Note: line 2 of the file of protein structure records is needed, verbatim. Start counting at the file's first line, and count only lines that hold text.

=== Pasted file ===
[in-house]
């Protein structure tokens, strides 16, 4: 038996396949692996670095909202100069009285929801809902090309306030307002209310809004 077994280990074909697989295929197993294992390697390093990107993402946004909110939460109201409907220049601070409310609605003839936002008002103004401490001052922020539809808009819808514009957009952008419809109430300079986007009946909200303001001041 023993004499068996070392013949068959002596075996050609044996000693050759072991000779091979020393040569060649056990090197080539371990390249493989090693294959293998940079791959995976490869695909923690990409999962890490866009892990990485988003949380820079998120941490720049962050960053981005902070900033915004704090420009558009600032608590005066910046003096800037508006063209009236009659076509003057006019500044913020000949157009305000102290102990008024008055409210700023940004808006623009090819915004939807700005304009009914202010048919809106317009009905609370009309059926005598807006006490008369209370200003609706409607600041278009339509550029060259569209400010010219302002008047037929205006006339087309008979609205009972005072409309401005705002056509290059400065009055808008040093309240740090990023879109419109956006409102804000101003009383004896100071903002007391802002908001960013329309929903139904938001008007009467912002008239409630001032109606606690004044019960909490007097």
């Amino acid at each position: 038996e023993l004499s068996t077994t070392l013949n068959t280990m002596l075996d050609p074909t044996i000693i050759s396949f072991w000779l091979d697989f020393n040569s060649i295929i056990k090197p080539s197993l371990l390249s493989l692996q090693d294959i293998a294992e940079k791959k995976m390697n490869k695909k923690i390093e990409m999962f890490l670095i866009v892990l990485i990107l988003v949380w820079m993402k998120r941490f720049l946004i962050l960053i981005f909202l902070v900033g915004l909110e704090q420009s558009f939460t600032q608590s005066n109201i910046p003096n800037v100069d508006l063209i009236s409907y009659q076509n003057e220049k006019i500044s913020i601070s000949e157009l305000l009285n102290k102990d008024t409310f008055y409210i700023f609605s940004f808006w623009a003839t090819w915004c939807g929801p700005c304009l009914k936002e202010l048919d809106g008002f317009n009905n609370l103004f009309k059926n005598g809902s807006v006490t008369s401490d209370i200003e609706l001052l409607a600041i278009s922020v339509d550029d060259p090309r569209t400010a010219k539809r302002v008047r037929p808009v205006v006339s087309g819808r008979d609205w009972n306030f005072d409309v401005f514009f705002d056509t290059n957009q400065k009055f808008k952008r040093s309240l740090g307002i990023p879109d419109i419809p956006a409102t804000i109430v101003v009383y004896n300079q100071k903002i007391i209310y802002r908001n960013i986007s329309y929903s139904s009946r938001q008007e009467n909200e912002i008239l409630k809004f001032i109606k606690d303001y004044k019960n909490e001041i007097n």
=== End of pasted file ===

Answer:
């Protein structure tokens, strides 16, 4: 038996396949692996670095909202100069009285929801809902090309306030307002209310809004 077994280990074909697989295929197993294992390697390093990107993402946004909110939460109201409907220049601070409310609605003839936002008002103004401490001052922020539809808009819808514009957009952008419809109430300079986007009946909200303001001041 023993004499068996070392013949068959002596075996050609044996000693050759072991000779091979020393040569060649056990090197080539371990390249493989090693294959293998940079791959995976490869695909923690990409999962890490866009892990990485988003949380820079998120941490720049962050960053981005902070900033915004704090420009558009600032608590005066910046003096800037508006063209009236009659076509003057006019500044913020000949157009305000102290102990008024008055409210700023940004808006623009090819915004939807700005304009009914202010048919809106317009009905609370009309059926005598807006006490008369209370200003609706409607600041278009339509550029060259569209400010010219302002008047037929205006006339087309008979609205009972005072409309401005705002056509290059400065009055808008040093309240740090990023879109419109956006409102804000101003009383004896100071903002007391802002908001960013329309929903139904938001008007009467912002008239409630001032109606606690004044019960909490007097």